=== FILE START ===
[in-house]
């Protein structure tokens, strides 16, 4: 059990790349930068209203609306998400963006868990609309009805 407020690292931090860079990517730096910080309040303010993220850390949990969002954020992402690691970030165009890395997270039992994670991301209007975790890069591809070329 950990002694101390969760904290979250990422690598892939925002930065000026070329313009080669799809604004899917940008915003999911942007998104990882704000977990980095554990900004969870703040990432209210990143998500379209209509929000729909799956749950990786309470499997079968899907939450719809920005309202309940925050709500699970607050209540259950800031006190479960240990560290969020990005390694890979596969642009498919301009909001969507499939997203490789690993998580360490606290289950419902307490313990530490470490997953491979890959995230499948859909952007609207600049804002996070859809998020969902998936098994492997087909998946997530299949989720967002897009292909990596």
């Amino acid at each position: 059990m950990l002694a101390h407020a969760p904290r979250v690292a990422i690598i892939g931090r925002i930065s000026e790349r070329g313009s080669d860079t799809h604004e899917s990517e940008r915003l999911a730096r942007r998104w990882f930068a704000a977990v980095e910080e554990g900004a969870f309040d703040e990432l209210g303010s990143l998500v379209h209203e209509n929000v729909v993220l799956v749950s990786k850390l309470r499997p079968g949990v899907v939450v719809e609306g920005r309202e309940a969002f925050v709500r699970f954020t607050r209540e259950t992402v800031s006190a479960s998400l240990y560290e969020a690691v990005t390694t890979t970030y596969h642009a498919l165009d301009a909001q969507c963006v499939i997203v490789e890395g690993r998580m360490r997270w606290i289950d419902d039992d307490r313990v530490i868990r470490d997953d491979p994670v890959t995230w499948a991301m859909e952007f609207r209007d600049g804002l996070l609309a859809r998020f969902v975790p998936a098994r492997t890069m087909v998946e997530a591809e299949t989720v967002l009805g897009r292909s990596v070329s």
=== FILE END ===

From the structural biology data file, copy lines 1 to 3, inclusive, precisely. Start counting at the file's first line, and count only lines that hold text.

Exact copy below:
[in-house]
């Protein structure tokens, strides 16, 4: 059990790349930068209203609306998400963006868990609309009805 407020690292931090860079990517730096910080309040303010993220850390949990969002954020992402690691970030165009890395997270039992994670991301209007975790890069591809070329 950990002694101390969760904290979250990422690598892939925002930065000026070329313009080669799809604004899917940008915003999911942007998104990882704000977990980095554990900004969870703040990432209210990143998500379209209509929000729909799956749950990786309470499997079968899907939450719809920005309202309940925050709500699970607050209540259950800031006190479960240990560290969020990005390694890979596969642009498919301009909001969507499939997203490789690993998580360490606290289950419902307490313990530490470490997953491979890959995230499948859909952007609207600049804002996070859809998020969902998936098994492997087909998946997530299949989720967002897009292909990596």
């Amino acid at each position: 059990m950990l002694a101390h407020a969760p904290r979250v690292a990422i690598i892939g931090r925002i930065s000026e790349r070329g313009s080669d860079t799809h604004e899917s990517e940008r915003l999911a730096r942007r998104w990882f930068a704000a977990v980095e910080e554990g900004a969870f309040d703040e990432l209210g303010s990143l998500v379209h209203e209509n929000v729909v993220l799956v749950s990786k850390l309470r499997p079968g949990v899907v939450v719809e609306g920005r309202e309940a969002f925050v709500r699970f954020t607050r209540e259950t992402v800031s006190a479960s998400l240990y560290e969020a690691v990005t390694t890979t970030y596969h642009a498919l165009d301009a909001q969507c963006v499939i997203v490789e890395g690993r998580m360490r997270w606290i289950d419902d039992d307490r313990v530490i868990r470490d997953d491979p994670v890959t995230w499948a991301m859909e952007f609207r209007d600049g804002l996070l609309a859809r998020f969902v975790p998936a098994r492997t890069m087909v998946e997530a591809e299949t989720v967002l009805g897009r292909s990596v070329s």